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  #1  
Old 11-01-2005, 12:08 PM
Coming back from burnout
 
Join Date: Jun 1999
Location: in the Pacific Northwest
Posts: 2,274
You mean you don't rebuild your brake calipers?

For my money, and my sanity, I want my brake calipers rebuilt on any car over 15 years of age! Unfortunately while trying to order Girling Rear Kits I found out that very few people do this anymore! Most people don't rebuild them, they replace them with other used one's or new one's....
Have you ever opened up a 15 year old set of calipers? Did you see the muck and corrosion and dried up rubber on them and the fact they are good candidates for seizure?
Rebuild kits cost less than 20 to $30.00. Maybe tonite I will post a FAQ on rebuilding my ATE's but its so easy to rebuild them, its not funny or necessary. Just use compressed air to blow them out and Premium Brake Fluid to rebuild them!
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  #2  
Old 11-01-2005, 12:16 PM
michael cole's Avatar
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Location: waterloo ontario
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great website! ive always enjoyed the savings realized by overhauling my brake calipers.im just finding it difficult now to find all the seals,boots and heat shims.especially for the fronts.i find that using 2000 grit wet sandpaper on the bores and pistons with liberal application of brake fluid usually cleans them up.after that blow out with compressed air and reassemble with brake lube
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  #3  
Old 11-01-2005, 12:20 PM
LarryBible
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I've rebuilt 123 calipers a few times with no trouble at all. I can't imagine why anyone would rather replace them.

As I recall I got the rebuild kits from a store that handles Beck Arnley products.

Good luck,
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  #4  
Old 11-01-2005, 12:23 PM
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Quote:
Originally Posted by LarryBible
I've rebuilt 123 calipers a few times with no trouble at all. I can't imagine why anyone would rather replace them.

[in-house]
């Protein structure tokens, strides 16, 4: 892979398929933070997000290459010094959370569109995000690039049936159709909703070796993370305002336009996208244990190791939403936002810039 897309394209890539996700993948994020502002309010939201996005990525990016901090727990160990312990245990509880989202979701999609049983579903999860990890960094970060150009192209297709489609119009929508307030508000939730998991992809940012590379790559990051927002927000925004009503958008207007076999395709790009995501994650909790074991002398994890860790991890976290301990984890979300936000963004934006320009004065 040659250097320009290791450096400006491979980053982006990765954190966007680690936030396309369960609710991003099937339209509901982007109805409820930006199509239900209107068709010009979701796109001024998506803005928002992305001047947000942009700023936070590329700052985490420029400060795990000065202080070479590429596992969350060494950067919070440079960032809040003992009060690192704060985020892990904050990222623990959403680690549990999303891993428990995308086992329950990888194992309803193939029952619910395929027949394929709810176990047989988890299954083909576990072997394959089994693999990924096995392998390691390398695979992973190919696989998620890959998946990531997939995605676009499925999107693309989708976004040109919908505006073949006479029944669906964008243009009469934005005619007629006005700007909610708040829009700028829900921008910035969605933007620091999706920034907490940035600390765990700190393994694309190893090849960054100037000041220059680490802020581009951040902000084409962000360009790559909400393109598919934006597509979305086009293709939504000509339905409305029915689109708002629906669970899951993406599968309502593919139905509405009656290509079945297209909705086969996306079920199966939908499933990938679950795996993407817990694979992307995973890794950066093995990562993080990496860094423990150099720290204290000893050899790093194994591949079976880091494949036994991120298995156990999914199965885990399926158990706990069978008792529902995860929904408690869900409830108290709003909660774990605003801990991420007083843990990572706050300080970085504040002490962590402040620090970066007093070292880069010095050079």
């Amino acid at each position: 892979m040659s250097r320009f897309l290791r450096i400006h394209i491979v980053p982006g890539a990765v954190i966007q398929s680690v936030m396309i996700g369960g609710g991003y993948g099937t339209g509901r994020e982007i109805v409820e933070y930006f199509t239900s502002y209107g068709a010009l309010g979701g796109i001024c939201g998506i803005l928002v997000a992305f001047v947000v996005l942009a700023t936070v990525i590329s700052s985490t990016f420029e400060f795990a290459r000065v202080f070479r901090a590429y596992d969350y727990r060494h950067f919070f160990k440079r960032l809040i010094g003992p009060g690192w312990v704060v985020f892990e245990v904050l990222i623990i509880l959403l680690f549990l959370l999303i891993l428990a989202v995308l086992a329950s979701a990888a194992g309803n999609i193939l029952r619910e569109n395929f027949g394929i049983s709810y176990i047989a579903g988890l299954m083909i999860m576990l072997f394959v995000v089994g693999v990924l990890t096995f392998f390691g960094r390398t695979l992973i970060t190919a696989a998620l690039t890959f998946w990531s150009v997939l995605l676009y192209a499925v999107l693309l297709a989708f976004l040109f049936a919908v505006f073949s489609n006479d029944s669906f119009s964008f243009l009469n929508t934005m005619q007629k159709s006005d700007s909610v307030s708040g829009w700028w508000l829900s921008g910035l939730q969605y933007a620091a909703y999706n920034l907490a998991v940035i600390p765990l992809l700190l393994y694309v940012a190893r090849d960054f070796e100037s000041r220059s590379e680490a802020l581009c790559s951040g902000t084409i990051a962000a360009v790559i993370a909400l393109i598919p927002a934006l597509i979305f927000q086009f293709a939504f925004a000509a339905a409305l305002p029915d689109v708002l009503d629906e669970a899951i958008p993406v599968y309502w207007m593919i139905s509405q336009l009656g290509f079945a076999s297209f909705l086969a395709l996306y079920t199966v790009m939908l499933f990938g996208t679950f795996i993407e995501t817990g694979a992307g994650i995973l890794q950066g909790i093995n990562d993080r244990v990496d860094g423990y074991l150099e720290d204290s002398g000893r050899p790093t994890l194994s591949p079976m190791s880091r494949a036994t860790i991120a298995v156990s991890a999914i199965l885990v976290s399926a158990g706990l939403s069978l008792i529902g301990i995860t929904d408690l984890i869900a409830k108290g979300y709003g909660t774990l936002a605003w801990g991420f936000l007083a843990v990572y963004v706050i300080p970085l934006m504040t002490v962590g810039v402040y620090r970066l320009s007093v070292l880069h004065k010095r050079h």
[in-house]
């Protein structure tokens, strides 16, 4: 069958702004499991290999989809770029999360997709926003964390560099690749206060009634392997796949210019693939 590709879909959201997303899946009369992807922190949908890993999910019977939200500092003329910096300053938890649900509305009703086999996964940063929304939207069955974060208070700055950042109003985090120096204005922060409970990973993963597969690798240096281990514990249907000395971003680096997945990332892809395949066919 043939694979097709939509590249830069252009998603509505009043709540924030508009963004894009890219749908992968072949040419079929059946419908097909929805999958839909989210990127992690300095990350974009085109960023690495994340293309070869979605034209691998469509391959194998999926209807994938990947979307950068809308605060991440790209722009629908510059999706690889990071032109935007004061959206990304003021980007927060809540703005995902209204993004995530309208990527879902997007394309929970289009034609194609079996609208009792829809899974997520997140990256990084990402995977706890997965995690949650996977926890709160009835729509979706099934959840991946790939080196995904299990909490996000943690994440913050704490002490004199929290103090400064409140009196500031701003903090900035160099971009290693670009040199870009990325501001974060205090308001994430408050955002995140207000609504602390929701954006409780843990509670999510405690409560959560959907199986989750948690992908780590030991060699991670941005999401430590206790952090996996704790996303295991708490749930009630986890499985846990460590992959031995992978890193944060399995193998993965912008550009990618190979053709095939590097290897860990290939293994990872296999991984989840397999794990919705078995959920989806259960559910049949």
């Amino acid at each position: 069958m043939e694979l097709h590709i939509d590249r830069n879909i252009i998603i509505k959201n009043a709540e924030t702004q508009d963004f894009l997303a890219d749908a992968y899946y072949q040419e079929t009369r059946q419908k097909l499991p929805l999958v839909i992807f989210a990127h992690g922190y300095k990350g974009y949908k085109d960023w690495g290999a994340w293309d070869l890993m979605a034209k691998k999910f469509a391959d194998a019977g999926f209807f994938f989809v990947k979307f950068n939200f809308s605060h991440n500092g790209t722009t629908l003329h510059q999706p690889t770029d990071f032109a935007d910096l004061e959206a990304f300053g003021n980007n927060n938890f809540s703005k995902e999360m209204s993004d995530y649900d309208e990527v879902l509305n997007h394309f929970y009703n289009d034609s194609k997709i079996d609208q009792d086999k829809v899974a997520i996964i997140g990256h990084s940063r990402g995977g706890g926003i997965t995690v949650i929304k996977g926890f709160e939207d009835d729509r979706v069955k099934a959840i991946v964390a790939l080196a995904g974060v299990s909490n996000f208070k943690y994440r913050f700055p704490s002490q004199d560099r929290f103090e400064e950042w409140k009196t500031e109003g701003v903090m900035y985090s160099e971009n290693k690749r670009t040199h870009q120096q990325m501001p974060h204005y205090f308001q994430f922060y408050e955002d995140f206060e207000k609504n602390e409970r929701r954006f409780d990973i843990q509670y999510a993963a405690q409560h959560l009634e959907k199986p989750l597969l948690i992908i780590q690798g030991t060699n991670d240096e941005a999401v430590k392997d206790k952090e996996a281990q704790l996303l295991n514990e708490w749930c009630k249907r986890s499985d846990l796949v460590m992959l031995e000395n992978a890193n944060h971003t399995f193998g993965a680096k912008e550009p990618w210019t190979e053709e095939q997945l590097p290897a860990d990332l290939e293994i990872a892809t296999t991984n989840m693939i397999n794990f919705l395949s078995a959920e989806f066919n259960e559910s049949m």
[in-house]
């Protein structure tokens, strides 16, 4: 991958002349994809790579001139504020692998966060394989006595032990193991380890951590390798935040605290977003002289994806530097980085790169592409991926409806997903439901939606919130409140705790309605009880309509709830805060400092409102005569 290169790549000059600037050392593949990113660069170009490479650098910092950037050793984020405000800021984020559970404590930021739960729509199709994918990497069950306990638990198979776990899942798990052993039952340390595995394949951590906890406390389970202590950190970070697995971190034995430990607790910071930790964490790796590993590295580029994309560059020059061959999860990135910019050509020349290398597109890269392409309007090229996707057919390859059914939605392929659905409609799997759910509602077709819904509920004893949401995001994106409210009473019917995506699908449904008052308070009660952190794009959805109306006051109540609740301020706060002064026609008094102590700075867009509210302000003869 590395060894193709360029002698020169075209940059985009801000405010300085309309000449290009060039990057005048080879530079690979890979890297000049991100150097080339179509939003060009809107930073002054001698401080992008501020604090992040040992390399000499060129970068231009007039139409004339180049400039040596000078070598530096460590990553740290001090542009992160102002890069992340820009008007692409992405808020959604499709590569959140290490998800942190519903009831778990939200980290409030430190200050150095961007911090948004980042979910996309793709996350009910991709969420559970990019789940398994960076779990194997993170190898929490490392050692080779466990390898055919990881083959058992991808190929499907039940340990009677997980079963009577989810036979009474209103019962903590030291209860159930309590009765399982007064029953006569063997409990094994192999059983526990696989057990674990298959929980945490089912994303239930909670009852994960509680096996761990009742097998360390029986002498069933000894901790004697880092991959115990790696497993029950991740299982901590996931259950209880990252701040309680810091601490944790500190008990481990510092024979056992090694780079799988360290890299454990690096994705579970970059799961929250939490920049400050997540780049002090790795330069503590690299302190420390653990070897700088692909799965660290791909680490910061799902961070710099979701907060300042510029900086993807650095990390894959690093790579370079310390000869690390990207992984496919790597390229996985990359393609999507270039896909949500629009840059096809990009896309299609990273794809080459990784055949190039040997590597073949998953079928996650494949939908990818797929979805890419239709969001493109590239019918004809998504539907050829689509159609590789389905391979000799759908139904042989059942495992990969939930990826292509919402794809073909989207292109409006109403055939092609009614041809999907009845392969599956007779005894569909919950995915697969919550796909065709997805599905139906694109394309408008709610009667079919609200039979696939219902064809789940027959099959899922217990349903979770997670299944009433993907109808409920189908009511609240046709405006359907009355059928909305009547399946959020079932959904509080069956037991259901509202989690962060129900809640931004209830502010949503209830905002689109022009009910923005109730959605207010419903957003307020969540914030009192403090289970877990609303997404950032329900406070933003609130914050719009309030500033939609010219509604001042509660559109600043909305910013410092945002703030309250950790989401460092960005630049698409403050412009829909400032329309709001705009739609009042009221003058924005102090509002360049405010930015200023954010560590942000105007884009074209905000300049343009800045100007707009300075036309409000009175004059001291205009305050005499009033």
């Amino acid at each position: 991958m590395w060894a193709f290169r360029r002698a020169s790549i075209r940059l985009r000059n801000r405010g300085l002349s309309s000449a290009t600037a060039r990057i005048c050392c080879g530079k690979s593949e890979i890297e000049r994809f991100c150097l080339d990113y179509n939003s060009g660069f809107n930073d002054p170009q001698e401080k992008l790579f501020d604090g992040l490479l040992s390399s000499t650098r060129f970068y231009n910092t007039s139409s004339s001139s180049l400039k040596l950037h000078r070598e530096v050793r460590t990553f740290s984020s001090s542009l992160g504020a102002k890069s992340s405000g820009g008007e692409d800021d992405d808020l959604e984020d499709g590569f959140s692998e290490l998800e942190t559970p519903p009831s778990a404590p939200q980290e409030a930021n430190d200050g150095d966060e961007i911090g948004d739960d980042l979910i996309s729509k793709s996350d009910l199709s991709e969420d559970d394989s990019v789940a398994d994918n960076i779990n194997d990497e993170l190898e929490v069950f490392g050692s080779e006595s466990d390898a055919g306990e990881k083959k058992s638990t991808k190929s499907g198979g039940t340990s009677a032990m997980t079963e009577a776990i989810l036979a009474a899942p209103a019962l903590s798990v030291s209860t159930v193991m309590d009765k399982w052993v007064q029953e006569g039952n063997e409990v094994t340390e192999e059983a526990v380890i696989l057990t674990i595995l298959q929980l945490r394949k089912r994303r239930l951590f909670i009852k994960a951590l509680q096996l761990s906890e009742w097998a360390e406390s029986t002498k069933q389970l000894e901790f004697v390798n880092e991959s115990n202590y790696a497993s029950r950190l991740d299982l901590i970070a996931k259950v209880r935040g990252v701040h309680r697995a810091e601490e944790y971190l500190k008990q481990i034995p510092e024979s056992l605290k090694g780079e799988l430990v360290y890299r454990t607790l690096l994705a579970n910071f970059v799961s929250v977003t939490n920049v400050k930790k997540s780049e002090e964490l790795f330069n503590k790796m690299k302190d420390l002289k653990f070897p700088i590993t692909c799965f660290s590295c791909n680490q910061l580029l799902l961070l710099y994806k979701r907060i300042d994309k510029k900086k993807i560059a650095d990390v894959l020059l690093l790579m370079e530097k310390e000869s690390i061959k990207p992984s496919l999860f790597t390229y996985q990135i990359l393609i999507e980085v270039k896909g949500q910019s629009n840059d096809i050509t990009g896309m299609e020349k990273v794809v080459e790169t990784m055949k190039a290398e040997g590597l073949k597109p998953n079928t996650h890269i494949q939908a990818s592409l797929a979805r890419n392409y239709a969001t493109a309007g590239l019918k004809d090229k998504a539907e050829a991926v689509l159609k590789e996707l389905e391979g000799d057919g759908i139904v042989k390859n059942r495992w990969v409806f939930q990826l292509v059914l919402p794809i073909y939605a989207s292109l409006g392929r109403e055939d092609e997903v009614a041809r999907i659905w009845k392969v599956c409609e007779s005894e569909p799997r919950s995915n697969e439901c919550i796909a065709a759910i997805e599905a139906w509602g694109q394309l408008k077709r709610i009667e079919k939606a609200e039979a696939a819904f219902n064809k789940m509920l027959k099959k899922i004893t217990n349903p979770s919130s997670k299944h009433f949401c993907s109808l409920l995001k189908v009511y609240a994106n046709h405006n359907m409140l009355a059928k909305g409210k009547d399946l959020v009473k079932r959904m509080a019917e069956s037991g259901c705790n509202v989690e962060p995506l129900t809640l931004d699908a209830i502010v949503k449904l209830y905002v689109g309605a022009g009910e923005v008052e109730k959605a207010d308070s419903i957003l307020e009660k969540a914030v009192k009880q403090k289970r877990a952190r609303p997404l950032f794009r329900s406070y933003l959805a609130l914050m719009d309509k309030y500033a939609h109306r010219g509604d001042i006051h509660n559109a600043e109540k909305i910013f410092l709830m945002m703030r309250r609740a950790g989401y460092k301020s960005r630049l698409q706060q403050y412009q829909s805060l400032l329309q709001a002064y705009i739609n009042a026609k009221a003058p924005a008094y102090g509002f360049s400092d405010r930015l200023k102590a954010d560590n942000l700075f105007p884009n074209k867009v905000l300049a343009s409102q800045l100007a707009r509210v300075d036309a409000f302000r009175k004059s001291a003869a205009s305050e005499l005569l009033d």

I've struggled with the heat shields on the Bendix. Did you have the Bendix? If so, did you have the special tool to press on the heat shield?

The ATE's were not difficult in any way.
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  #5  
Old 11-01-2005, 12:31 PM
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Join Date: May 2004
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Last master cylinder I rebuilt was on my old 1970 Triumph GT6+....I had one developed issues on my saturn , and my truck but I just replaced them....
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  #6  
Old 11-01-2005, 01:17 PM
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When the savings is significant and it's pretty easy, rebuilding them is a good option, as long as they are not already corroded inside. Yet, with my Chevy truck, $13 for rebuilt calipers was so cheap I just did it. It wasn't worth taking them apart. Add pads, rear shoes and cylinders, all 3 hoses and metal line (the brakes were a terrible mess when I bought it), I still spent less than $100.
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  #7  
Old 11-01-2005, 01:19 PM
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Where is a good source for rebuild kits for MBs?

need to to a Land Cruiser as well... any links?

thanks
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  #8  
Old 11-01-2005, 01:22 PM
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Quote:
Originally Posted by bennett
Where is a good source for rebuild kits for MBs?

need to to a Land Cruiser as well... any links?

thanks
http://catalog.peachparts.com/
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  #9  
Old 11-01-2005, 01:22 PM
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Rebuild kits for MB can be found at Fastlane (up top).
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  #10  
Old 11-01-2005, 03:56 PM
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Parts can be found at any shop that distributes Worldpac parts. I got a rebuild kit for my 123 rear calipers for less than $10.